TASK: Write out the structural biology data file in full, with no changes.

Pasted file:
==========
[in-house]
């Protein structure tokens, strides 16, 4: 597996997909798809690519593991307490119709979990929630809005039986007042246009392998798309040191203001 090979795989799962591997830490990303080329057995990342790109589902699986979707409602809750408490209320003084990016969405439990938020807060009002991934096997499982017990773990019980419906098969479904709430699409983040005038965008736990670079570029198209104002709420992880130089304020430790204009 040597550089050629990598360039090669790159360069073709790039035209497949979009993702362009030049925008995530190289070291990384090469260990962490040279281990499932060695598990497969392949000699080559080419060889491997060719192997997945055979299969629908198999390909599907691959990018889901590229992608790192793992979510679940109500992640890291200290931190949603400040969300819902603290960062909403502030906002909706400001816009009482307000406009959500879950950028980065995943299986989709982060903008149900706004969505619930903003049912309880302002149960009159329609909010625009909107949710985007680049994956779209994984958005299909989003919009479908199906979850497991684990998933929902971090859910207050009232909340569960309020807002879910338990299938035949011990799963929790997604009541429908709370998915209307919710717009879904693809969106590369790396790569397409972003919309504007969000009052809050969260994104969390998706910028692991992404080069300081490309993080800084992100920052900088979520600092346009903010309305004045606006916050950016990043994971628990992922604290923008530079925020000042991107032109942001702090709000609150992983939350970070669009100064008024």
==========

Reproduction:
[in-house]
């Protein structure tokens, strides 16, 4: 597996997909798809690519593991307490119709979990929630809005039986007042246009392998798309040191203001 090979795989799962591997830490990303080329057995990342790109589902699986979707409602809750408490209320003084990016969405439990938020807060009002991934096997499982017990773990019980419906098969479904709430699409983040005038965008736990670079570029198209104002709420992880130089304020430790204009 040597550089050629990598360039090669790159360069073709790039035209497949979009993702362009030049925008995530190289070291990384090469260990962490040279281990499932060695598990497969392949000699080559080419060889491997060719192997997945055979299969629908198999390909599907691959990018889901590229992608790192793992979510679940109500992640890291200290931190949603400040969300819902603290960062909403502030906002909706400001816009009482307000406009959500879950950028980065995943299986989709982060903008149900706004969505619930903003049912309880302002149960009159329609909010625009909107949710985007680049994956779209994984958005299909989003919009479908199906979850497991684990998933929902971090859910207050009232909340569960309020807002879910338990299938035949011990799963929790997604009541429908709370998915209307919710717009879904693809969106590369790396790569397409972003919309504007969000009052809050969260994104969390998706910028692991992404080069300081490309993080800084992100920052900088979520600092346009903010309305004045606006916050950016990043994971628990992922604290923008530079925020000042991107032109942001702090709000609150992983939350970070669009100064008024």